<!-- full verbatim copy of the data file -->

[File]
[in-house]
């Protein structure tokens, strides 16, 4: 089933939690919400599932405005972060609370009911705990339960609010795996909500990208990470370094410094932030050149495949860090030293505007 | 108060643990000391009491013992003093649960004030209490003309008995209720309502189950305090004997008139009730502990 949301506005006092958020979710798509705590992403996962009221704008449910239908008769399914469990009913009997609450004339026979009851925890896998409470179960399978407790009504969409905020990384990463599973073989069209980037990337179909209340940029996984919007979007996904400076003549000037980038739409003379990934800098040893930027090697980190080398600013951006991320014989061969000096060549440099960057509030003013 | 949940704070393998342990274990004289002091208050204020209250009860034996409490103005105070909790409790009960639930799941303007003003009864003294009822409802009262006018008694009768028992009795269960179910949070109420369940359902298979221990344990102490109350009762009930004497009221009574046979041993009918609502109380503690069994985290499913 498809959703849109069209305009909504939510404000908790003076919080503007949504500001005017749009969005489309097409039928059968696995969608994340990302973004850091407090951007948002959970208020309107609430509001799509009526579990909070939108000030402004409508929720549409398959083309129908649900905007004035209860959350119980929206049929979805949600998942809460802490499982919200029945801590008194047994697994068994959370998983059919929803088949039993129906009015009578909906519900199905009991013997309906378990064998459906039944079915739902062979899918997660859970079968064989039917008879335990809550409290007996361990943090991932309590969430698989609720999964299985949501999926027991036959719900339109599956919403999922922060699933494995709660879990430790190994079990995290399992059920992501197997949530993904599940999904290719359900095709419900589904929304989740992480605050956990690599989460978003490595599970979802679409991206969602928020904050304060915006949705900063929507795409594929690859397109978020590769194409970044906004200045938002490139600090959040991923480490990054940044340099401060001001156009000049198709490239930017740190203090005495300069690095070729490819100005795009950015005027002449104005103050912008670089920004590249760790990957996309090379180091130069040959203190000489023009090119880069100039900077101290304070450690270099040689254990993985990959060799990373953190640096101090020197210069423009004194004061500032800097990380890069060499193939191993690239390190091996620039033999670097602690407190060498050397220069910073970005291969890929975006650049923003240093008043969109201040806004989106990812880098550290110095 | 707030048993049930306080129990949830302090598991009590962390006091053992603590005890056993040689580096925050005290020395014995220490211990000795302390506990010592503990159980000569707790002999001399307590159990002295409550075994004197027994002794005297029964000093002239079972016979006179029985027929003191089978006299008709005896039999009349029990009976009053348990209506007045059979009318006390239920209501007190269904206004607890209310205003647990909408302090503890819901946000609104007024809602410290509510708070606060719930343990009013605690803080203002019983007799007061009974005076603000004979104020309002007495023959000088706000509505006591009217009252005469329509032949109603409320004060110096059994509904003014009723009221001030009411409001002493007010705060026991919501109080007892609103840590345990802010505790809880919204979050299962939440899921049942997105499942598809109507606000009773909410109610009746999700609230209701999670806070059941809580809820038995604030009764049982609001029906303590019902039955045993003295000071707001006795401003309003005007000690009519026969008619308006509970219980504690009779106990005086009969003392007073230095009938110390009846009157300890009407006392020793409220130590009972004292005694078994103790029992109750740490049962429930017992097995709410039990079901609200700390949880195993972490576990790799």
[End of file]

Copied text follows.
[in-house]
């Protein structure tokens, strides 16, 4: 089933939690919400599932405005972060609370009911705990339960609010795996909500990208990470370094410094932030050149495949860090030293505007 | 108060643990000391009491013992003093649960004030209490003309008995209720309502189950305090004997008139009730502990 949301506005006092958020979710798509705590992403996962009221704008449910239908008769399914469990009913009997609450004339026979009851925890896998409470179960399978407790009504969409905020990384990463599973073989069209980037990337179909209340940029996984919007979007996904400076003549000037980038739409003379990934800098040893930027090697980190080398600013951006991320014989061969000096060549440099960057509030003013 | 949940704070393998342990274990004289002091208050204020209250009860034996409490103005105070909790409790009960639930799941303007003003009864003294009822409802009262006018008694009768028992009795269960179910949070109420369940359902298979221990344990102490109350009762009930004497009221009574046979041993009918609502109380503690069994985290499913 498809959703849109069209305009909504939510404000908790003076919080503007949504500001005017749009969005489309097409039928059968696995969608994340990302973004850091407090951007948002959970208020309107609430509001799509009526579990909070939108000030402004409508929720549409398959083309129908649900905007004035209860959350119980929206049929979805949600998942809460802490499982919200029945801590008194047994697994068994959370998983059919929803088949039993129906009015009578909906519900199905009991013997309906378990064998459906039944079915739902062979899918997660859970079968064989039917008879335990809550409290007996361990943090991932309590969430698989609720999964299985949501999926027991036959719900339109599956919403999922922060699933494995709660879990430790190994079990995290399992059920992501197997949530993904599940999904290719359900095709419900589904929304989740992480605050956990690599989460978003490595599970979802679409991206969602928020904050304060915006949705900063929507795409594929690859397109978020590769194409970044906004200045938002490139600090959040991923480490990054940044340099401060001001156009000049198709490239930017740190203090005495300069690095070729490819100005795009950015005027002449104005103050912008670089920004590249760790990957996309090379180091130069040959203190000489023009090119880069100039900077101290304070450690270099040689254990993985990959060799990373953190640096101090020197210069423009004194004061500032800097990380890069060499193939191993690239390190091996620039033999670097602690407190060498050397220069910073970005291969890929975006650049923003240093008043969109201040806004989106990812880098550290110095 | 707030048993049930306080129990949830302090598991009590962390006091053992603590005890056993040689580096925050005290020395014995220490211990000795302390506990010592503990159980000569707790002999001399307590159990002295409550075994004197027994002794005297029964000093002239079972016979006179029985027929003191089978006299008709005896039999009349029990009976009053348990209506007045059979009318006390239920209501007190269904206004607890209310205003647990909408302090503890819901946000609104007024809602410290509510708070606060719930343990009013605690803080203002019983007799007061009974005076603000004979104020309002007495023959000088706000509505006591009217009252005469329509032949109603409320004060110096059994509904003014009723009221001030009411409001002493007010705060026991919501109080007892609103840590345990802010505790809880919204979050299962939440899921049942997105499942598809109507606000009773909410109610009746999700609230209701999670806070059941809580809820038995604030009764049982609001029906303590019902039955045993003295000071707001006795401003309003005007000690009519026969008619308006509970219980504690009779106990005086009969003392007073230095009938110390009846009157300890009407006392020793409220130590009972004292005694078994103790029992109750740490049962429930017992097995709410039990079901609200700390949880195993972490576990790799």